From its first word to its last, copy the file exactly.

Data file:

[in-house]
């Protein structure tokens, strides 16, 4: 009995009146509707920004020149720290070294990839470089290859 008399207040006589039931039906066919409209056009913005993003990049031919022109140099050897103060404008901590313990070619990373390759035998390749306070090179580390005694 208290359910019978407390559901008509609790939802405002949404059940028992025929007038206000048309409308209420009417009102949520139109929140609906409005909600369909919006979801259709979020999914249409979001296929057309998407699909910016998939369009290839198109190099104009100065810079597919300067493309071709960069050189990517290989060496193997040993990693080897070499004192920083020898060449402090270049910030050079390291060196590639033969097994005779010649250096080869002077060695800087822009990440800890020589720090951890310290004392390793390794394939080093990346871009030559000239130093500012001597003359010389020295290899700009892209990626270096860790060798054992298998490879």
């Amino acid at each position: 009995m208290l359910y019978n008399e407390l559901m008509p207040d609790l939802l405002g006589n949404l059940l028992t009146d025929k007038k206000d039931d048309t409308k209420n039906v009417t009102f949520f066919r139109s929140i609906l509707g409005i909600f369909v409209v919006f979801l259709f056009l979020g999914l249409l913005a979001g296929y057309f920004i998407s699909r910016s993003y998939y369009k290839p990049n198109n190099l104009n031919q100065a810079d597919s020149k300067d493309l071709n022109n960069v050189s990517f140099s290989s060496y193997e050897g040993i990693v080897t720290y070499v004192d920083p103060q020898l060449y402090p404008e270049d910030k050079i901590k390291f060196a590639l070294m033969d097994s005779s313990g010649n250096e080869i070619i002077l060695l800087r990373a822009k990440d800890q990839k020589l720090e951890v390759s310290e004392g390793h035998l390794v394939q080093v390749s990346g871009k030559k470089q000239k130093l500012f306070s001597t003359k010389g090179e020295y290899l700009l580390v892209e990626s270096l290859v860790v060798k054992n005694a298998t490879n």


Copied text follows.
[in-house]
């Protein structure tokens, strides 16, 4: 009995009146509707920004020149720290070294990839470089290859 008399207040006589039931039906066919409209056009913005993003990049031919022109140099050897103060404008901590313990070619990373390759035998390749306070090179580390005694 208290359910019978407390559901008509609790939802405002949404059940028992025929007038206000048309409308209420009417009102949520139109929140609906409005909600369909919006979801259709979020999914249409979001296929057309998407699909910016998939369009290839198109190099104009100065810079597919300067493309071709960069050189990517290989060496193997040993990693080897070499004192920083020898060449402090270049910030050079390291060196590639033969097994005779010649250096080869002077060695800087822009990440800890020589720090951890310290004392390793390794394939080093990346871009030559000239130093500012001597003359010389020295290899700009892209990626270096860790060798054992298998490879």
């Amino acid at each position: 009995m208290l359910y019978n008399e407390l559901m008509p207040d609790l939802l405002g006589n949404l059940l028992t009146d025929k007038k206000d039931d048309t409308k209420n039906v009417t009102f949520f066919r139109s929140i609906l509707g409005i909600f369909v409209v919006f979801l259709f056009l979020g999914l249409l913005a979001g296929y057309f920004i998407s699909r910016s993003y998939y369009k290839p990049n198109n190099l104009n031919q100065a810079d597919s020149k300067d493309l071709n022109n960069v050189s990517f140099s290989s060496y193997e050897g040993i990693v080897t720290y070499v004192d920083p103060q020898l060449y402090p404008e270049d910030k050079i901590k390291f060196a590639l070294m033969d097994s005779s313990g010649n250096e080869i070619i002077l060695l800087r990373a822009k990440d800890q990839k020589l720090e951890v390759s310290e004392g390793h035998l390794v394939q080093v390749s990346g871009k030559k470089q000239k130093l500012f306070s001597t003359k010389g090179e020295y290899l700009l580390v892209e990626s270096l290859v860790v060798k054992n005694a298998t490879n």